The majority of college and universities around the world were originally founded to satisfy the educational needs of a particular industry, city, region, state or entire country. There are campuses that preceded the founding of the city or state that built around them. Many still exist today that have remained literally autonomous by supplying their own energy, domestic water and waste systems. Some still produce their own food on site. New institutions are formed on this model to fill the growing need for sustainability. Thus, by the nature of our own history, we fight to maintain autonomy, independence, and control of our institution’s destiny. Campus security managers tend to adapt to or are even attracted to working in this type of environment.
When I began my career in securing higher education, there was one State statute that applied to our operation. We were granted legal authority to regulate and control traffic and parking on our property. Today, there are volumes of federal, administrative, state, and even local laws that are applicable to securing campuses. I believe that most of us have adapted to this slight loss of autonomy to serve the overall good of campus safety and security locally and nationwide. We’ve adjusted our policies and procedures, added technology, and adopted new practices to accommodate new and revised laws and regulations.
If you’ve read just about anything in print or online that I’ve written regarding physical security, you will know that I’m a promoter of developing your own best practices, adopting the best practices of others, and continue to expand those practices or perhaps we can call them standards. In fact, the Commission on Accreditation for Law Enforcement Agencies developed and deployed a standards based accreditation process in 1979 for agencies that employ sworn law enforcement officers. The International Association of Campus Law Enforcement Administrators have also developed and deployed an accreditation process based on standards that are applicable to campus security and public safety agencies that are not (sworn) law enforcement agencies and for those that are as well.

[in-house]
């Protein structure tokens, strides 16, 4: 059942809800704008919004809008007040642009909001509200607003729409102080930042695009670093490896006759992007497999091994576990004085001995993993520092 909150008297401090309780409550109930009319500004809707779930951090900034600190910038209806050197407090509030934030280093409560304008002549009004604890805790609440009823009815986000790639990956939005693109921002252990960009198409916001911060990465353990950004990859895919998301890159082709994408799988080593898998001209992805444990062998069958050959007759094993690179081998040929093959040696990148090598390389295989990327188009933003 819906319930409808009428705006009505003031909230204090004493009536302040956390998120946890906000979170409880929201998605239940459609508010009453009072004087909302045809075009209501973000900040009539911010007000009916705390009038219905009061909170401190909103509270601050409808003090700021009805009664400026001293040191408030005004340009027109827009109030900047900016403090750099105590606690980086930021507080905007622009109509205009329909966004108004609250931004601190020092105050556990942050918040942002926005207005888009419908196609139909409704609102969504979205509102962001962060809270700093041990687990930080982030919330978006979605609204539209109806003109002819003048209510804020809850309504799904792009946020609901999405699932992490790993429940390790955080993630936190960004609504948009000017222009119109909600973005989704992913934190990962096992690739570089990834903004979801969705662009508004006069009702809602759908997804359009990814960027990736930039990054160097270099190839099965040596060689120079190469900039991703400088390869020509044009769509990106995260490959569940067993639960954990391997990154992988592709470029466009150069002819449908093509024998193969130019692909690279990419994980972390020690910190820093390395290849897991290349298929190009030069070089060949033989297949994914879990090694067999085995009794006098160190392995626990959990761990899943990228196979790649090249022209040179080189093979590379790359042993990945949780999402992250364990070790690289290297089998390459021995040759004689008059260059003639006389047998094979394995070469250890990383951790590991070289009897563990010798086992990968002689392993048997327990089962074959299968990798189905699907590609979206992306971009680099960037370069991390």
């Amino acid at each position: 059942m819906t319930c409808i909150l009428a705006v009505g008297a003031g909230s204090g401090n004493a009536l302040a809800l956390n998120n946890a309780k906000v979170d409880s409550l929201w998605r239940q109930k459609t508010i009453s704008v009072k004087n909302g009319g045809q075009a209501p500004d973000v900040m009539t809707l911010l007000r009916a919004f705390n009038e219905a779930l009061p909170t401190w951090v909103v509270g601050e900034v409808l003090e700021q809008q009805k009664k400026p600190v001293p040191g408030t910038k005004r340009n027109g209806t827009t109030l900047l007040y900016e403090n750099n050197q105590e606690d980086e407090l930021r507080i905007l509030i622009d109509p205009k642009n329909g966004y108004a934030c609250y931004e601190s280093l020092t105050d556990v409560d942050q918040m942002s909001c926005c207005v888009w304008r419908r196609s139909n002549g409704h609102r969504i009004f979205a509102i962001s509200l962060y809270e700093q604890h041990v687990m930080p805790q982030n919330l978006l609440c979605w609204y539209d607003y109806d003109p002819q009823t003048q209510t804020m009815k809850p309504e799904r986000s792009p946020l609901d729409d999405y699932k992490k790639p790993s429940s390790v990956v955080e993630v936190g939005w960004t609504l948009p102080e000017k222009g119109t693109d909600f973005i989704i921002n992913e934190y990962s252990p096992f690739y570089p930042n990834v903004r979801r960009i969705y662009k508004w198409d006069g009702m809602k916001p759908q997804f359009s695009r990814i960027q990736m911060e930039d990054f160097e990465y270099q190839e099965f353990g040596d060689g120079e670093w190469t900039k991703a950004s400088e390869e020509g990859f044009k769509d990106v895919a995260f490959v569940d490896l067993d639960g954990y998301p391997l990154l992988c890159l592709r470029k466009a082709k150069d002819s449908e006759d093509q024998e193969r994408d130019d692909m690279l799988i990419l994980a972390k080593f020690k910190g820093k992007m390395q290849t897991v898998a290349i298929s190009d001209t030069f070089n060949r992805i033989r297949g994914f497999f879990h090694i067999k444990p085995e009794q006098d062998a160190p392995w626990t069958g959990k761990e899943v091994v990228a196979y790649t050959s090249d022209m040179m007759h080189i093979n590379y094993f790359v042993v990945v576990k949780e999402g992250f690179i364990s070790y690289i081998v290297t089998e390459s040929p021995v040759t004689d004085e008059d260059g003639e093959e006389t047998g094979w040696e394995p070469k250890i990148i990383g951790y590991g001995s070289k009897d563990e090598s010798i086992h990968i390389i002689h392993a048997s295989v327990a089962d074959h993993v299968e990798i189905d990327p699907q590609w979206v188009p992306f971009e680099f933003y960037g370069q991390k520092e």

The enterprise security industry is also supportive of our unique, autonomous campus environment, but also our need for standards. Analog security video, for example, was not based on comparable standards. The introduction of IP video brought with it common standards, by necessity at first, by being compatible with computer networks. This was followed by standard resolution formats, video compression standards and so on. So we can retain autonomy yet share standards, practices and technology, even though “autonomy” and “standard” are, on the surface, opposing terms.
This supplement serves as yet another tool to provide campus security managers with concise and current information that can be directly adopted into your best practices folder. You will find this an invaluable tool to identify new products, concepts and solutions that were developed recognizing that we are not one vertical market. Campus security as a market if placed on a chart would be a landscape bar graph of vertical markets due to the autonomous nature where no two campuses have the same culture or history. I welcome you to relax, sit back and enjoy this supplement devoted to your success in setting the standard for campus security.